Given what it can teach, Weinstein argues that “we stand to learn more about plague and the actual dimensionality of infectious diseases by consulting literature, rather than medical history…The plague text intrigues because it broadcasts an entire web of congruences and patterns of causality that mystify our scientific logic, that seem to adumbrate a networked universe that, far from being chaotic, may actually be cogent beyond our capacity to explain, my be “rhymed and reasoned” in ways that beggar our rational thinking.” (p. 213-4)
In other words, he stresses that we are intricately connected. The problem is that this realization can breed paranoia, “that the folks across the water, across the border, across the street, have brought the miasma into our midst.” (p. 228) Or, for the hyper-conscientious among us, the realization can stoke the fear that we might unknowingly transmit the disease to others.
So we practice social distancing, like my neighbor standing greater than six feet away from me after my morning run, not leaving her porch in a small attempt to make us each feel a little more comfortable.
Plague brings a separation, akin to “a feeling normally as individual as the ache of separation from those one loves suddenly became a feeling in which all shared alike and -- together with fear -- the greatest affliction of the long period of exile that lay ahead.” (Camus, The Plague, p. 67)
We don’t want isolation. Humans weren’t created to be alone. So how do we make the leap from being suspicious of our neighbor to being generous and caring?
Weinstein suggests that the best response to quarantine might come from Defoe’s characters, the joiner, the baker and the sailor, who exercise “human freedom and creativity, even the making of community.” (p. 240)
Dickens echoes the message that we are not alone and that our individual pursuits aren’t even possible without our connections to others, “that connection is prior to individuation, that the simple acts of living and breathing are in truth versions of incessant traffic, that no human subject -- especially no subject living in a metropolis like London -- can claim immunity or think himself or herself safe behind the walls of stone, class, or flesh.” (p. 249)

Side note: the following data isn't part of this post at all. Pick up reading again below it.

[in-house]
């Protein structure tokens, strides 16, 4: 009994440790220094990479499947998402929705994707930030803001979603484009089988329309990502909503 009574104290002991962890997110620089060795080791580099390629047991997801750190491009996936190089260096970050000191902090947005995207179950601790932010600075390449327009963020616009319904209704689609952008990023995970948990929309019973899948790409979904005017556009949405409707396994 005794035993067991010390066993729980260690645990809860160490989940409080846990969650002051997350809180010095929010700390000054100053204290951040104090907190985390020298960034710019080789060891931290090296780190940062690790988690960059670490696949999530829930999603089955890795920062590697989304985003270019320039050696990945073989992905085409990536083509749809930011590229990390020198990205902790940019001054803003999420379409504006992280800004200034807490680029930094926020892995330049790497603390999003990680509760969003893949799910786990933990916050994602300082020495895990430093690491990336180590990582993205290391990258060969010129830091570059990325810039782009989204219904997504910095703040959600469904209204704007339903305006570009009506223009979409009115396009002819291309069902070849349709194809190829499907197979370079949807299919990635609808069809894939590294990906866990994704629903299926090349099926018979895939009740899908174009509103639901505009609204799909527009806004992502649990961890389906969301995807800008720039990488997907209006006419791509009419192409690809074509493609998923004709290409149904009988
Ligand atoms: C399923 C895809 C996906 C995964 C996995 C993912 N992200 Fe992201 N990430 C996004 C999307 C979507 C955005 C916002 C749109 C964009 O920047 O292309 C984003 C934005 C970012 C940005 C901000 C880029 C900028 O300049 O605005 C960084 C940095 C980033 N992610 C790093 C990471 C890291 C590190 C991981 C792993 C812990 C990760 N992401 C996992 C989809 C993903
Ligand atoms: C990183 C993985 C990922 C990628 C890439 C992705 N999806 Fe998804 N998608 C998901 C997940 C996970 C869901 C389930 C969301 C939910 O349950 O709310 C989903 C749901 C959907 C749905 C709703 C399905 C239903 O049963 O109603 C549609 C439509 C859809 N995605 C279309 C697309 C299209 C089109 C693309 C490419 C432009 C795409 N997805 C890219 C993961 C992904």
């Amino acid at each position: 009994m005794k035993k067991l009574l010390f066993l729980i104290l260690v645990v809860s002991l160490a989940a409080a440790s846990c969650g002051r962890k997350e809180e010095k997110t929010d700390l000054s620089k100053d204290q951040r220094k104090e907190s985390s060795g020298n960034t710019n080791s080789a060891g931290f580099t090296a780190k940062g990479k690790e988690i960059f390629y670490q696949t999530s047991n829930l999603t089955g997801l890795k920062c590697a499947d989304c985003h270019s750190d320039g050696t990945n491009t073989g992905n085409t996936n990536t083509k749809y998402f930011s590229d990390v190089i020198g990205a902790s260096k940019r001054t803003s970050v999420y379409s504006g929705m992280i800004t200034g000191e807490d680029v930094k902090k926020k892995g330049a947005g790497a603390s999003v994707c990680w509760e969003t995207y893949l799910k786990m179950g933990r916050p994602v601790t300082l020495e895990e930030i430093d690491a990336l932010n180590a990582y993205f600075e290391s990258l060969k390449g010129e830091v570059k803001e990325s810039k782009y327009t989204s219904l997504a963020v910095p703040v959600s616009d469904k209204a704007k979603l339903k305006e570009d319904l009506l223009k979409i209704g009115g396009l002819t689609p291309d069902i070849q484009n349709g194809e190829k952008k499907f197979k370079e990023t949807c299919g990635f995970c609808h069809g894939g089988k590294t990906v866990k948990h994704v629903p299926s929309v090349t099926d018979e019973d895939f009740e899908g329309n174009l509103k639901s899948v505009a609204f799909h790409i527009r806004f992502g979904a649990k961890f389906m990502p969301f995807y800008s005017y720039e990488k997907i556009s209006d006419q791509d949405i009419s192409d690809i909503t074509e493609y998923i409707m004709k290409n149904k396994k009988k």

So we try to continue with our work, our relationships and our pursuits -- over Zoom or at a safe distance. We continue, because the awful truth just might be that in the end, “plague cannot be exterminated.” (p. 260) Weinstein’s conclusion following a review of the final passage of Camus feels particularly poignant as we anticipate another viral surge and lockdown next winter, if it is ever safe enough to emerge from this lockdown. The germs will still be around, invisibly present.
The question is, will our human connections remain as well?
This week, my neighbor announced that she is moving her family back home at the end of the summer. I can already feel the loss. I have to remember that it was following the loss of the previous family in that house that I even got to meet her in the first place. Both neighbors provided comfort and support during various trials -- frustrations with children, death of a dog, and yes, one global pandemic.
Many of us will have the urge to move during or following this experience, but I hope that wherever we end up, that we stay connected -- whether through literature, or across a driveway -- and that we hold onto what makes us human.